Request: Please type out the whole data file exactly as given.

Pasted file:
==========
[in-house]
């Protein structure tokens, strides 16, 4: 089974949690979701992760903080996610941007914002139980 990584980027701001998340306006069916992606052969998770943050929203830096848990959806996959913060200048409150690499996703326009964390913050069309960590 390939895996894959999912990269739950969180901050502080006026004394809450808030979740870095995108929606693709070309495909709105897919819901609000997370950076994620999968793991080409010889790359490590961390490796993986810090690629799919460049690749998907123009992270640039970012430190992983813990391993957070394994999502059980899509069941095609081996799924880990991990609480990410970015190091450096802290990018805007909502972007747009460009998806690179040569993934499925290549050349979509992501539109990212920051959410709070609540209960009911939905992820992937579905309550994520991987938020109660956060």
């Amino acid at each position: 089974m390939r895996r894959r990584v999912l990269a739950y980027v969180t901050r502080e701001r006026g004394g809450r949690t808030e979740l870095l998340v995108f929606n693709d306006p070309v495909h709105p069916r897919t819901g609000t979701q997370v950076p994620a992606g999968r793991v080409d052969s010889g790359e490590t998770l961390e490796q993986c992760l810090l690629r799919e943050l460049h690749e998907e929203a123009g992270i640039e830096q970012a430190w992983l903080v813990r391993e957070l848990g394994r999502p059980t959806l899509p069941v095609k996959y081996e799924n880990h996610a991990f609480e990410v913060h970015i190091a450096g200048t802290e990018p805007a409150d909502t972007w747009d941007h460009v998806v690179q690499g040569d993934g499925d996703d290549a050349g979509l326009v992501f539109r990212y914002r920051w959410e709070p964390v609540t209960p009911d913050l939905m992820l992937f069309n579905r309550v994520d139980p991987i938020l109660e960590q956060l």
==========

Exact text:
[in-house]
């Protein structure tokens, strides 16, 4: 089974949690979701992760903080996610941007914002139980 990584980027701001998340306006069916992606052969998770943050929203830096848990959806996959913060200048409150690499996703326009964390913050069309960590 390939895996894959999912990269739950969180901050502080006026004394809450808030979740870095995108929606693709070309495909709105897919819901609000997370950076994620999968793991080409010889790359490590961390490796993986810090690629799919460049690749998907123009992270640039970012430190992983813990391993957070394994999502059980899509069941095609081996799924880990991990609480990410970015190091450096802290990018805007909502972007747009460009998806690179040569993934499925290549050349979509992501539109990212920051959410709070609540209960009911939905992820992937579905309550994520991987938020109660956060």
């Amino acid at each position: 089974m390939r895996r894959r990584v999912l990269a739950y980027v969180t901050r502080e701001r006026g004394g809450r949690t808030e979740l870095l998340v995108f929606n693709d306006p070309v495909h709105p069916r897919t819901g609000t979701q997370v950076p994620a992606g999968r793991v080409d052969s010889g790359e490590t998770l961390e490796q993986c992760l810090l690629r799919e943050l460049h690749e998907e929203a123009g992270i640039e830096q970012a430190w992983l903080v813990r391993e957070l848990g394994r999502p059980t959806l899509p069941v095609k996959y081996e799924n880990h996610a991990f609480e990410v913060h970015i190091a450096g200048t802290e990018p805007a409150d909502t972007w747009d941007h460009v998806v690179q690499g040569d993934g499925d996703d290549a050349g979509l326009v992501f539109r990212y914002r920051w959410e709070p964390v609540t209960p009911d913050l939905m992820l992937f069309n579905r309550v994520d139980p991987i938020l109660e960590q956060l």